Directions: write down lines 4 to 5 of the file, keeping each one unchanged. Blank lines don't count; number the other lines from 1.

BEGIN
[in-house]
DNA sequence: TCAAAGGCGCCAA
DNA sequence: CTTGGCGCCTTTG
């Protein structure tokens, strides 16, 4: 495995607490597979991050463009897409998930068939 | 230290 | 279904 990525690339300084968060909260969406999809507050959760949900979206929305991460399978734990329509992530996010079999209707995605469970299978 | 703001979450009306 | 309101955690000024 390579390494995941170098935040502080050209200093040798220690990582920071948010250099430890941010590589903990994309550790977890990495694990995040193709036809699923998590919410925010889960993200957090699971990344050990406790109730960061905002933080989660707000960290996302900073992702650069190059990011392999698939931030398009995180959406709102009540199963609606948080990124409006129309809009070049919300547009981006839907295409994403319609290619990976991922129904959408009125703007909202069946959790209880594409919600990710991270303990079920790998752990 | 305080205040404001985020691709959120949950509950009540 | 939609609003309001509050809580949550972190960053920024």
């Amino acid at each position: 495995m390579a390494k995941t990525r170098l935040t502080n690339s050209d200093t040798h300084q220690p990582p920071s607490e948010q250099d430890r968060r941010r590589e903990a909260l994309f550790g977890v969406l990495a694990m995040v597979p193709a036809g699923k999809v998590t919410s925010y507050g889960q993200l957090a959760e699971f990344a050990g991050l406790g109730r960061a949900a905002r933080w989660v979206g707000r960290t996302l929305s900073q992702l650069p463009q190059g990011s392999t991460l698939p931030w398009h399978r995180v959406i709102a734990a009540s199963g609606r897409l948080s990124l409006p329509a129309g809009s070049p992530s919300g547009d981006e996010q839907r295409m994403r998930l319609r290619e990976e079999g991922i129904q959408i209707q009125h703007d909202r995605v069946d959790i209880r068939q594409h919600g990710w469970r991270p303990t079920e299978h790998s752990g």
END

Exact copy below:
């Protein structure tokens, strides 16, 4: 495995607490597979991050463009897409998930068939 | 230290 | 279904 990525690339300084968060909260969406999809507050959760949900979206929305991460399978734990329509992530996010079999209707995605469970299978 | 703001979450009306 | 309101955690000024 390579390494995941170098935040502080050209200093040798220690990582920071948010250099430890941010590589903990994309550790977890990495694990995040193709036809699923998590919410925010889960993200957090699971990344050990406790109730960061905002933080989660707000960290996302900073992702650069190059990011392999698939931030398009995180959406709102009540199963609606948080990124409006129309809009070049919300547009981006839907295409994403319609290619990976991922129904959408009125703007909202069946959790209880594409919600990710991270303990079920790998752990 | 305080205040404001985020691709959120949950509950009540 | 939609609003309001509050809580949550972190960053920024």
């Amino acid at each position: 495995m390579a390494k995941t990525r170098l935040t502080n690339s050209d200093t040798h300084q220690p990582p920071s607490e948010q250099d430890r968060r941010r590589e903990a909260l994309f550790g977890v969406l990495a694990m995040v597979p193709a036809g699923k999809v998590t919410s925010y507050g889960q993200l957090a959760e699971f990344a050990g991050l406790g109730r960061a949900a905002r933080w989660v979206g707000r960290t996302l929305s900073q992702l650069p463009q190059g990011s392999t991460l698939p931030w398009h399978r995180v959406i709102a734990a009540s199963g609606r897409l948080s990124l409006p329509a129309g809009s070049p992530s919300g547009d981006e996010q839907r295409m994403r998930l319609r290619e990976e079999g991922i129904q959408i209707q009125h703007d909202r995605v069946d959790i209880r068939q594409h919600g990710w469970r991270p303990t079920e299978h790998s752990g």